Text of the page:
I was reading the other night and a startling image caught me by surprise. The light of my iPad was shining in my face and I looked up for a moment and caught a glimpse of myself in the mirror. Maybe it was just the half light of the screen that made my face look older? It wasn’t. It certainly accentuated the lines that didn’t used to be there. I almost didn’t recognize myself. When did my reflection start looking so old?

Ok. I am not that old, but I am certainly starting to feel older. I will be 33 later this week. I have been out of my twenties for a while now and am steaming on to bigger numbers in the 30 series. I haven’t been feeling it too much, but it doesn’t help that I had a coworker remind me that Jesus was crucified when he was 33. I thanked her…with sarcasm, but thanked her nonetheless. Just when I got over that, a guy at church called me sir yesterday. It happens, I suppose. Oh well.

Part of aging includes remembering. Marixa and I have been talking a lot lately about memories. What do we remember? How long has it been? What significance did that period of time have? What did we learn? This is what I pulled from the conversation: What we remember is important. What we do with it is more important.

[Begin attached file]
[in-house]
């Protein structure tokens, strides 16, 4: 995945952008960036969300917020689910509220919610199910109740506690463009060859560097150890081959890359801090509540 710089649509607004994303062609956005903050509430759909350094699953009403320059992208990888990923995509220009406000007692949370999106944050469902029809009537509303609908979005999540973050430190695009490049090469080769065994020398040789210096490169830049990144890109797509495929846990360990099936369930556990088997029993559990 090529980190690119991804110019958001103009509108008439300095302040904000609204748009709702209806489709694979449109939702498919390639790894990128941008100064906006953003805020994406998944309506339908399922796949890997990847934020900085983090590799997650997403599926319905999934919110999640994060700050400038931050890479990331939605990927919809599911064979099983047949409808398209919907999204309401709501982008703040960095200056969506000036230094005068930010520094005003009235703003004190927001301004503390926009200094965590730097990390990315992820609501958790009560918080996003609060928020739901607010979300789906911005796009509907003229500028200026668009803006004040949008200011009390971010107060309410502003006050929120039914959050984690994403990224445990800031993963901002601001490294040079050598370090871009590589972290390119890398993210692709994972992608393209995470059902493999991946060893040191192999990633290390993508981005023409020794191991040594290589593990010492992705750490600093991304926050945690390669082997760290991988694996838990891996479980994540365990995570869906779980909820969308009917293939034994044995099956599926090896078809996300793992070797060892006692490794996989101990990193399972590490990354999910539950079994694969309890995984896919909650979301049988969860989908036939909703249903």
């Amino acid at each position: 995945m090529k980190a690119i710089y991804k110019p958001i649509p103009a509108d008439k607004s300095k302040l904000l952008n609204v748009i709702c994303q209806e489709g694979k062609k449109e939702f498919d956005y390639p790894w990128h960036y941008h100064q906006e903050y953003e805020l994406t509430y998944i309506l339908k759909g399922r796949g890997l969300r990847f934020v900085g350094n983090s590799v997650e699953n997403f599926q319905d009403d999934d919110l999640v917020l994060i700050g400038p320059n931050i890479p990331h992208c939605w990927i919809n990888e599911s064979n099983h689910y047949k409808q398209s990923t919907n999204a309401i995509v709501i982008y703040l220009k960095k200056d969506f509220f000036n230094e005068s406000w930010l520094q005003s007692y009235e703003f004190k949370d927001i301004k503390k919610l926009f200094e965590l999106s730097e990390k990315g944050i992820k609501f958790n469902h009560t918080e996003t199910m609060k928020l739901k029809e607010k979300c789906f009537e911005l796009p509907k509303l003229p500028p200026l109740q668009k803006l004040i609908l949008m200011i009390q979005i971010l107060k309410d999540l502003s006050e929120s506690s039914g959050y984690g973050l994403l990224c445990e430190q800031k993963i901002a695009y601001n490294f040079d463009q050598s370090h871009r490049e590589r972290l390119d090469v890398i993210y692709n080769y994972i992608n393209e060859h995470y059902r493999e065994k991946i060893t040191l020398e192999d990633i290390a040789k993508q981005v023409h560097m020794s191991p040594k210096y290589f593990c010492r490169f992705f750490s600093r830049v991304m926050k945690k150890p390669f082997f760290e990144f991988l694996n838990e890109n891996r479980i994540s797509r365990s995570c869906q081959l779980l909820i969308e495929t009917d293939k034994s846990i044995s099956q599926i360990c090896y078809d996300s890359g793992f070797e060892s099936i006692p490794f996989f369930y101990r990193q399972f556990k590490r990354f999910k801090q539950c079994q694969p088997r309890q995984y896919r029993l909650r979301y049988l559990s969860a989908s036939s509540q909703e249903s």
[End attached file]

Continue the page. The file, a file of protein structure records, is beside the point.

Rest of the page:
You hear the hypothetical question all the time: if you could go back to when you were younger, knowing what you know now, would you do it? My answer? No. Sure it would be nice to go back and make better use of my teenage years, save some more money, not date some of the women I dated, and so on, but I wouldn’t be the same. If I made it back to where I am now with a different view of life I may not have the things that mean the most to me now: my wife, my son, etc.

It was all of those life experiences that have made me into the man that I am today. If I hadn’t made a lot of the blunders and idiot mistakes I made over the years, I would not be who I am. It has taken a while, but I am really starting to like the guy in the mirror. I am finally becoming comfortable being myself. I know myself much better these days. It was only through the process of self discovery (and getting older) that I got here.

The old saying is true. People who don’t learn from their mistakes are destined to repeat them. Those who don’t remember what happened, may walk down that road again. There are things in my past I am not proud of. There are choices I made that I would not make again. So, I remember them. I remember how it felt when I was going through them. I don’t want to go back so I choose a different way.

Yeah, he’s getting older. There are more lines on his face. There is much more gray on his head than there used to be, but they guy in the mirror’s life is getting better. I can’t go back and change what has happened in the past, but I am doing my best to take the memories I have and learn from them. The reflection is going to keep getting older, but the smile on his face has a chance to get wider as the years go by. I will take that over going back any day.